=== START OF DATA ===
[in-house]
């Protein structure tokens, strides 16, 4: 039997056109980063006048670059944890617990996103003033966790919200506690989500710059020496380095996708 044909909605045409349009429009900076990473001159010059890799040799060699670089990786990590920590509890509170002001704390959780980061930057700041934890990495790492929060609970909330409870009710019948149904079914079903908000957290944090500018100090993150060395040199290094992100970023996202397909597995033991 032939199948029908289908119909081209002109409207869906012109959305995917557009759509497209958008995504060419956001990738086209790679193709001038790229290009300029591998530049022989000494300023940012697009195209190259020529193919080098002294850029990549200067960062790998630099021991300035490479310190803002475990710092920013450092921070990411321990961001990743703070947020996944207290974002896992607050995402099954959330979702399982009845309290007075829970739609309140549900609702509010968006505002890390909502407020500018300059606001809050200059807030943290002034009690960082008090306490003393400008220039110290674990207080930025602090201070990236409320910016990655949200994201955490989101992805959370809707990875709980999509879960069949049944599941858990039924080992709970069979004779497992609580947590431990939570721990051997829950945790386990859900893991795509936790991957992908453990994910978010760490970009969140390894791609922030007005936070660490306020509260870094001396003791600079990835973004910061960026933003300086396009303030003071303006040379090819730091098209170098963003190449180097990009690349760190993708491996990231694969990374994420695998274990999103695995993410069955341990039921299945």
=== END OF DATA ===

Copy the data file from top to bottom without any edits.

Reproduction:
[in-house]
């Protein structure tokens, strides 16, 4: 039997056109980063006048670059944890617990996103003033966790919200506690989500710059020496380095996708 044909909605045409349009429009900076990473001159010059890799040799060699670089990786990590920590509890509170002001704390959780980061930057700041934890990495790492929060609970909330409870009710019948149904079914079903908000957290944090500018100090993150060395040199290094992100970023996202397909597995033991 032939199948029908289908119909081209002109409207869906012109959305995917557009759509497209958008995504060419956001990738086209790679193709001038790229290009300029591998530049022989000494300023940012697009195209190259020529193919080098002294850029990549200067960062790998630099021991300035490479310190803002475990710092920013450092921070990411321990961001990743703070947020996944207290974002896992607050995402099954959330979702399982009845309290007075829970739609309140549900609702509010968006505002890390909502407020500018300059606001809050200059807030943290002034009690960082008090306490003393400008220039110290674990207080930025602090201070990236409320910016990655949200994201955490989101992805959370809707990875709980999509879960069949049944599941858990039924080992709970069979004779497992609580947590431990939570721990051997829950945790386990859900893991795509936790991957992908453990994910978010760490970009969140390894791609922030007005936070660490306020509260870094001396003791600079990835973004910061960026933003300086396009303030003071303006040379090819730091098209170098963003190449180097990009690349760190993708491996990231694969990374994420695998274990999103695995993410069955341990039921299945």